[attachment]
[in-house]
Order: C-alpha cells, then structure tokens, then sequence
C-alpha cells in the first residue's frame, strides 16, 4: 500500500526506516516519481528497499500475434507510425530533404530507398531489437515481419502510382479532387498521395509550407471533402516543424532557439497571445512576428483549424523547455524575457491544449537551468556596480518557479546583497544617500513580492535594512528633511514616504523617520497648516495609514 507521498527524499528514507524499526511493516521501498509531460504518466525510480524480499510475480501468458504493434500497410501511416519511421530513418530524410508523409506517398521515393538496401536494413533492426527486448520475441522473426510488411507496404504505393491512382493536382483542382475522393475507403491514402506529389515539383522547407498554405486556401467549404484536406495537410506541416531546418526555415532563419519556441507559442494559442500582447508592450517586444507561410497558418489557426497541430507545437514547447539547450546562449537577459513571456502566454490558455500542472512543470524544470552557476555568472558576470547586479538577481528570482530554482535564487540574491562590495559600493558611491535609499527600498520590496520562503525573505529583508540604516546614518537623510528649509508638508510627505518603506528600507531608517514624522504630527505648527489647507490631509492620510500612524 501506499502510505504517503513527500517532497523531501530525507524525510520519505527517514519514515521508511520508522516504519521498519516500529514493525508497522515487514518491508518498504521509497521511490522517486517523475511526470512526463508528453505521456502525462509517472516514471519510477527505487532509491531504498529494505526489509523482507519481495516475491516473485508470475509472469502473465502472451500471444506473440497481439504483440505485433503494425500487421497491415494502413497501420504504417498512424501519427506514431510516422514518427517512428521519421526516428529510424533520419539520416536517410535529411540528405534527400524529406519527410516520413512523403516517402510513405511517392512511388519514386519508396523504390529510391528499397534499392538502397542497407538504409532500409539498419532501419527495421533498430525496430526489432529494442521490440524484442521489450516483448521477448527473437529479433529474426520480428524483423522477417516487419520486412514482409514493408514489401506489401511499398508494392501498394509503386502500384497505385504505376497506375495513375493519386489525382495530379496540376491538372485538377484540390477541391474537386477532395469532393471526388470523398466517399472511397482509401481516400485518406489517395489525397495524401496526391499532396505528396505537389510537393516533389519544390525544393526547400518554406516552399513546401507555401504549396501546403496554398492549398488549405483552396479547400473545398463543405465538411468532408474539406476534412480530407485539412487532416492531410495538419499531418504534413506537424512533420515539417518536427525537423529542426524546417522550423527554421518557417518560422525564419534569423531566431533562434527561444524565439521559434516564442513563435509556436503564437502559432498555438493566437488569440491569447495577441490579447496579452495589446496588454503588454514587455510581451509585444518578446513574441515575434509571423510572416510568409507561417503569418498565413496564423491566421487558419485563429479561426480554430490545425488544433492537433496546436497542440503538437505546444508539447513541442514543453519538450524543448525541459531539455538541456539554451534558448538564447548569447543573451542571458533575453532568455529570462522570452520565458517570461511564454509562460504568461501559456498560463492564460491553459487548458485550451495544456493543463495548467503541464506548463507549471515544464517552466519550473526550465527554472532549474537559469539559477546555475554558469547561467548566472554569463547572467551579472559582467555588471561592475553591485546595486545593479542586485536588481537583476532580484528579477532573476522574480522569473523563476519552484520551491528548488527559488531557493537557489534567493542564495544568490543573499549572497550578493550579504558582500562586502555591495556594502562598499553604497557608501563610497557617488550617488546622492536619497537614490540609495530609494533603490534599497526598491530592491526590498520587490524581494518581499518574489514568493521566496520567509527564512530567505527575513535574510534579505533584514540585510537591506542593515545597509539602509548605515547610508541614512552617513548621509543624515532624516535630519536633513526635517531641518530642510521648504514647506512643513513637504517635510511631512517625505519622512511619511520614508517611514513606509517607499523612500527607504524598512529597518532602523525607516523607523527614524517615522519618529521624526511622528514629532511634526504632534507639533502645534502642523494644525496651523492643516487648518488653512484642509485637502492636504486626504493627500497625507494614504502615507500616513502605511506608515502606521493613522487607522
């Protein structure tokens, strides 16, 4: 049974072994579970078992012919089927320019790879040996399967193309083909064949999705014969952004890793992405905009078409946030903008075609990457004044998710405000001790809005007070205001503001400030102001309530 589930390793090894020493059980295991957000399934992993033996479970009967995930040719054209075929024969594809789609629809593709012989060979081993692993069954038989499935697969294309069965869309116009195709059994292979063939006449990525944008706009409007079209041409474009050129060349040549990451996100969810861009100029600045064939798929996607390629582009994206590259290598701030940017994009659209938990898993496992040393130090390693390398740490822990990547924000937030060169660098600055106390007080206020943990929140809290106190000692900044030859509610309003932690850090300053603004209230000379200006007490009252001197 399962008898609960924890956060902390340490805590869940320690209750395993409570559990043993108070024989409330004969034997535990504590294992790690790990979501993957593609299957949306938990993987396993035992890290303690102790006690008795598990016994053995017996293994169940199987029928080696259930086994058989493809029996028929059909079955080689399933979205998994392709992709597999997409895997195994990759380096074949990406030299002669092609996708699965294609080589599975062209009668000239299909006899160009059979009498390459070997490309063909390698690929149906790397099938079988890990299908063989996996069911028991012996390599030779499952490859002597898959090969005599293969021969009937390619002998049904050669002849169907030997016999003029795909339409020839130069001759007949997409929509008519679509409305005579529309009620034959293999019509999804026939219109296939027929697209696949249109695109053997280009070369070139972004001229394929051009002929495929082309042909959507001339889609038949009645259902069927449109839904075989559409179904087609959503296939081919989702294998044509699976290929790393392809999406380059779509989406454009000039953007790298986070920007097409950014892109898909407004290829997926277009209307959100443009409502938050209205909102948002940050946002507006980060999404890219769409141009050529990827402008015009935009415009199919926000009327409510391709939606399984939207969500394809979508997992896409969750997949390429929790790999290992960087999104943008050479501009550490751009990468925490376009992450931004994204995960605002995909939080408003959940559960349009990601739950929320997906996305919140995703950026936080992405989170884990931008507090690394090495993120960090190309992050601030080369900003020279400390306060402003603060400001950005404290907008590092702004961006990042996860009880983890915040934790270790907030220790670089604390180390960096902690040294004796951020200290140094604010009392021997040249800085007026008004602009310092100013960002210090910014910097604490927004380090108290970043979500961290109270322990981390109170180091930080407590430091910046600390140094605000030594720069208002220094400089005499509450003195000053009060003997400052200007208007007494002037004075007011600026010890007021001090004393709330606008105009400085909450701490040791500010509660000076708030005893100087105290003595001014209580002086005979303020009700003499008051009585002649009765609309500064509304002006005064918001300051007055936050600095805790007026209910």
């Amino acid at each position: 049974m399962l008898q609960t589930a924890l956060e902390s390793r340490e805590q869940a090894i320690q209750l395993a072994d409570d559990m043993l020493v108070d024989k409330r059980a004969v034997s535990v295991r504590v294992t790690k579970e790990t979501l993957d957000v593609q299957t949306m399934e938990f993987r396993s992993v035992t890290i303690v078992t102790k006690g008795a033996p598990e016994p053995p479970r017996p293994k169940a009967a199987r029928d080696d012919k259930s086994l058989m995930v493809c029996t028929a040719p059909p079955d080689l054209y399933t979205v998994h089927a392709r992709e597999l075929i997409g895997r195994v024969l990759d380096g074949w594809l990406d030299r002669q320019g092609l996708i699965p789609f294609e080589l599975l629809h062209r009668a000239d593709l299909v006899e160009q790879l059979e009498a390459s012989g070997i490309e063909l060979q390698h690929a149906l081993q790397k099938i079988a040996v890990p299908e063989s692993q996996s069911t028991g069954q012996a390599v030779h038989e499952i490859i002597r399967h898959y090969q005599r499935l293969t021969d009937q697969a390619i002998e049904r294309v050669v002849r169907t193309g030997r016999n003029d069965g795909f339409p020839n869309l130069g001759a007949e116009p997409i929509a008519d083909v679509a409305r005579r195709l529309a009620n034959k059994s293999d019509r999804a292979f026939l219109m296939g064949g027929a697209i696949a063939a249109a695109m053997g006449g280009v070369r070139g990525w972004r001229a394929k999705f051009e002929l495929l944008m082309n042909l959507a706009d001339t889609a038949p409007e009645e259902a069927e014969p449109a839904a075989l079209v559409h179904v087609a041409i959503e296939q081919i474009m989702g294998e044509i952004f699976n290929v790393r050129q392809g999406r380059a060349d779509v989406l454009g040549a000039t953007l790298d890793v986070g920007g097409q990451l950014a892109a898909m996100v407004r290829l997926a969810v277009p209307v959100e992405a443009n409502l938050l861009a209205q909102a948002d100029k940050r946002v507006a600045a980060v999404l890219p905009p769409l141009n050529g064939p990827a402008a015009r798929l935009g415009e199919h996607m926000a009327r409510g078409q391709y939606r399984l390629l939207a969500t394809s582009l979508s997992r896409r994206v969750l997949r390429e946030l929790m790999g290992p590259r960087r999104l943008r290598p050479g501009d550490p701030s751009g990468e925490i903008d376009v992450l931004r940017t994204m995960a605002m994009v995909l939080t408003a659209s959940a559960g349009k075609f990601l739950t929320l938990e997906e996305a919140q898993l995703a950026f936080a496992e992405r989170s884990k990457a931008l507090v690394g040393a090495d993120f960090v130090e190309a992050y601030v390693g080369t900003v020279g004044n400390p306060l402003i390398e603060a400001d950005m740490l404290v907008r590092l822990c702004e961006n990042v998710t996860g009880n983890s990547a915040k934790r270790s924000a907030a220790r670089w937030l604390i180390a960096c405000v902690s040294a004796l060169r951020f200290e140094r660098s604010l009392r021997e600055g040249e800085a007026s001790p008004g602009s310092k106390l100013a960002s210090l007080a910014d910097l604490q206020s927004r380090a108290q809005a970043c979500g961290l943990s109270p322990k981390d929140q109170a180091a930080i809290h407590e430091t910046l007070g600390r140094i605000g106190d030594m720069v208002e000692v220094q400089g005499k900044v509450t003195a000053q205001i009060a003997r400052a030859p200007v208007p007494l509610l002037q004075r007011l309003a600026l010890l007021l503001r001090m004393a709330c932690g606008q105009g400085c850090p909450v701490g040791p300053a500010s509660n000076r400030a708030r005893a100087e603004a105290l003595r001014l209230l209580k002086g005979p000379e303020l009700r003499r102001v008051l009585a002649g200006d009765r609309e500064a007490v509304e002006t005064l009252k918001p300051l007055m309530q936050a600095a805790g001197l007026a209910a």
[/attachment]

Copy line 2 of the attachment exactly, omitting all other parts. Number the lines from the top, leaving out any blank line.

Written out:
Order: C-alpha cells, then structure tokens, then sequence